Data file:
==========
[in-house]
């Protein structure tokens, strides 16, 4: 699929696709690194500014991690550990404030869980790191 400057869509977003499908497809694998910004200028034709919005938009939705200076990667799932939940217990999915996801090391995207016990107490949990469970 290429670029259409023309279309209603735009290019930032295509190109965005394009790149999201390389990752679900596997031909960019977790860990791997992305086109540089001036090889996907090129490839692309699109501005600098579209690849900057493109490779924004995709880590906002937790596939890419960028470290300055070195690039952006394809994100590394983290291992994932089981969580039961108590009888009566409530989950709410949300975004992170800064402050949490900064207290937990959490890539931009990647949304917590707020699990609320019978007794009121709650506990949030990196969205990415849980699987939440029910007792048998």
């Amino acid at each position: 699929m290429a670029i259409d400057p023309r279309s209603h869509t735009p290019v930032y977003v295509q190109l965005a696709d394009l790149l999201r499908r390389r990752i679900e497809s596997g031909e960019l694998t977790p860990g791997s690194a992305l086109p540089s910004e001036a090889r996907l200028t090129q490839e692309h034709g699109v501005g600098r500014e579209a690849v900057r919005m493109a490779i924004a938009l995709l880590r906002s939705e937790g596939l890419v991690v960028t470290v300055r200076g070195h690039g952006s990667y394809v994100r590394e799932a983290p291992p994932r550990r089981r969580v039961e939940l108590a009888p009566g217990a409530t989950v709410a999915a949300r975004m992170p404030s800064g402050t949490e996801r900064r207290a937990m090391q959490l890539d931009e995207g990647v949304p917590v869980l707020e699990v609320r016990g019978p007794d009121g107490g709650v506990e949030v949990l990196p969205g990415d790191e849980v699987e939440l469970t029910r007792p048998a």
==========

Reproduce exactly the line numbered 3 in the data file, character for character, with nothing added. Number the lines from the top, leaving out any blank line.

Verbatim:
């Amino acid at each position: 699929m290429a670029i259409d400057p023309r279309s209603h869509t735009p290019v930032y977003v295509q190109l965005a696709d394009l790149l999201r499908r390389r990752i679900e497809s596997g031909e960019l694998t977790p860990g791997s690194a992305l086109p540089s910004e001036a090889r996907l200028t090129q490839e692309h034709g699109v501005g600098r500014e579209a690849v900057r919005m493109a490779i924004a938009l995709l880590r906002s939705e937790g596939l890419v991690v960028t470290v300055r200076g070195h690039g952006s990667y394809v994100r590394e799932a983290p291992p994932r550990r089981r969580v039961e939940l108590a009888p009566g217990a409530t989950v709410a999915a949300r975004m992170p404030s800064g402050t949490e996801r900064r207290a937990m090391q959490l890539d931009e995207g990647v949304p917590v869980l707020e699990v609320r016990g019978p007794d009121g107490g709650v506990e949030v949990l990196p969205g990415d790191e849980v699987e939440l469970t029910r007792p048998a």